Caroselli, Beachler & Coleman, L.L.C.

Despite tests, Pennsylvania urologist missed huge cancer tumor

Physicians make diagnoses according to patients' symptoms and health histories. A previous condition, like a tumor, warns a doctor to continue to pay close attention to signs and symptoms of other tumors. A failure to diagnose cancer in a patient with earlier suspicious symptoms may be the act of a negligent physician.

An eastern Pennsylvania urologist and his medical group are being sued by a patient, who claims the doctor failed to detect a giant cancer tumor in her abdomen. The plaintiff said the malignant tumor went unnoticed after a surgery, tests and several visits with the physician in the year before the cancer was found.

The patient underwent a laparoscopic surgery for a kidney mass in May 2011. A month later, during a follow up visit, the patient was informed the mass was benign. An ultrasound preceded the next appointment in December, which the doctor said showed no signs of problems.

The woman left the state for college. In February 2012, two months after the meeting with the urologist, severe abdominal pain forced the patient to visit a hospital where tests uncovered an abdominal mass. Surgery confirmed the tumor was large and cancerous.

The medical malpractice suit seeks compensatory and delay damages for the substandard surgery and post-surgical care provided by the Pennsylvania urologist. The physician reportedly failed to diagnose the life-threatening condition in time to stop the cancer's growth and spread.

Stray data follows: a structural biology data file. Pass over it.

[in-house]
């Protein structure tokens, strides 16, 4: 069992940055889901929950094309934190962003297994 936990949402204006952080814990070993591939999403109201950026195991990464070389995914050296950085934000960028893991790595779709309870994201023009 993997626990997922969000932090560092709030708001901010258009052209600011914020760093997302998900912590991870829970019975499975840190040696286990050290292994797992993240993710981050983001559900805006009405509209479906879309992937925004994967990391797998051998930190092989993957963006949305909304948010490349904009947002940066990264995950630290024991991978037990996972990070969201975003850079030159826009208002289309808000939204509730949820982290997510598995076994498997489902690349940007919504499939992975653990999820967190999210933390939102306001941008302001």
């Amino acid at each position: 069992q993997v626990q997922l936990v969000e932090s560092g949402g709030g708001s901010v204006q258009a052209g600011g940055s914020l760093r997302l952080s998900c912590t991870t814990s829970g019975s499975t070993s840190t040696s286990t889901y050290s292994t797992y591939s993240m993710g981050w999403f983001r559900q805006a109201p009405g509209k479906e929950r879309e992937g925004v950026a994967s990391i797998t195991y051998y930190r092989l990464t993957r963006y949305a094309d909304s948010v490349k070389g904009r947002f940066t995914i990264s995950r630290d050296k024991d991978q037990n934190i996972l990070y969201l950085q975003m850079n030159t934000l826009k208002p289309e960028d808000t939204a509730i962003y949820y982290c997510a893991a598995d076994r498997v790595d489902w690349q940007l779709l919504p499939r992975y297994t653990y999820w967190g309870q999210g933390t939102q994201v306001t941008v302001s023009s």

Malpractice may occur when a doctor does something wrong or neglects to act. Doctors are trained to notice problems and order tests, until a diagnosis is confirmed. Ignoring patient symptoms and inadequate follow-up exams, especially for at-risk patients, are careless and unprofessional.

Pittsburgh patients expect answers from health care providers. Physicians must work to uncover answers that are elusive, whether that means constant patient monitoring or continued testing. Patients harmed by doctor negligence may ask a civil court to award damages.

Source: The Pennsylvania Record, "Academic Urology, physician sued for failure to detect malignant tumor in patient’s abdomen" Jon Campisi, Feb. 05, 2014

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